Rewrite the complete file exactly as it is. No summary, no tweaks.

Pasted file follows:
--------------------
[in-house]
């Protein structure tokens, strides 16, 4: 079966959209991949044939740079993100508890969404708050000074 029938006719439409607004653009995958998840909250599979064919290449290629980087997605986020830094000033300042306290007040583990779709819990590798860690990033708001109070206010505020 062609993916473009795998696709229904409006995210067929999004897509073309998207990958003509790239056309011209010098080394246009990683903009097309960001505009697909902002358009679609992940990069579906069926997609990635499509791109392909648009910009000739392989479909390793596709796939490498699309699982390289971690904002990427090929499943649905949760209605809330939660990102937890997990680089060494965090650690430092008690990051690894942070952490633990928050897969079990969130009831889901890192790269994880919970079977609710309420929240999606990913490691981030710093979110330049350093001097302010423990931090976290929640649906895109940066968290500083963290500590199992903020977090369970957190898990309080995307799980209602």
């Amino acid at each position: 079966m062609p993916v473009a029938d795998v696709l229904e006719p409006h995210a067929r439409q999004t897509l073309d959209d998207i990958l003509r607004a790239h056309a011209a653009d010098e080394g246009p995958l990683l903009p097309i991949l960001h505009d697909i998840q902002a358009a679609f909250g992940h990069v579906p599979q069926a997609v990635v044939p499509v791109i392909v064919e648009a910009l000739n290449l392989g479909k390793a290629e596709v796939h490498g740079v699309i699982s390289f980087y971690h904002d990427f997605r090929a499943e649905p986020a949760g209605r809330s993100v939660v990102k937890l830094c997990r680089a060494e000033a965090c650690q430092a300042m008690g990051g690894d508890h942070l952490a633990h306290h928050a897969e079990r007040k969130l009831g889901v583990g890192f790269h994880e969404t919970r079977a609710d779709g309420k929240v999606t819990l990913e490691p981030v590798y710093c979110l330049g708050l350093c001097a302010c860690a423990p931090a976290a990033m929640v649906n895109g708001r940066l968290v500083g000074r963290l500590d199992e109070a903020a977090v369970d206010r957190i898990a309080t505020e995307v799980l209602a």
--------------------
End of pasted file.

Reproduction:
[in-house]
């Protein structure tokens, strides 16, 4: 079966959209991949044939740079993100508890969404708050000074 029938006719439409607004653009995958998840909250599979064919290449290629980087997605986020830094000033300042306290007040583990779709819990590798860690990033708001109070206010505020 062609993916473009795998696709229904409006995210067929999004897509073309998207990958003509790239056309011209010098080394246009990683903009097309960001505009697909902002358009679609992940990069579906069926997609990635499509791109392909648009910009000739392989479909390793596709796939490498699309699982390289971690904002990427090929499943649905949760209605809330939660990102937890997990680089060494965090650690430092008690990051690894942070952490633990928050897969079990969130009831889901890192790269994880919970079977609710309420929240999606990913490691981030710093979110330049350093001097302010423990931090976290929640649906895109940066968290500083963290500590199992903020977090369970957190898990309080995307799980209602």
């Amino acid at each position: 079966m062609p993916v473009a029938d795998v696709l229904e006719p409006h995210a067929r439409q999004t897509l073309d959209d998207i990958l003509r607004a790239h056309a011209a653009d010098e080394g246009p995958l990683l903009p097309i991949l960001h505009d697909i998840q902002a358009a679609f909250g992940h990069v579906p599979q069926a997609v990635v044939p499509v791109i392909v064919e648009a910009l000739n290449l392989g479909k390793a290629e596709v796939h490498g740079v699309i699982s390289f980087y971690h904002d990427f997605r090929a499943e649905p986020a949760g209605r809330s993100v939660v990102k937890l830094c997990r680089a060494e000033a965090c650690q430092a300042m008690g990051g690894d508890h942070l952490a633990h306290h928050a897969e079990r007040k969130l009831g889901v583990g890192f790269h994880e969404t919970r079977a609710d779709g309420k929240v999606t819990l990913e490691p981030v590798y710093c979110l330049g708050l350093c001097a302010c860690a423990p931090a976290a990033m929640v649906n895109g708001r940066l968290v500083g000074r963290l500590d199992e109070a903020a977090v369970d206010r957190i898990a309080t505020e995307v799980l209602a």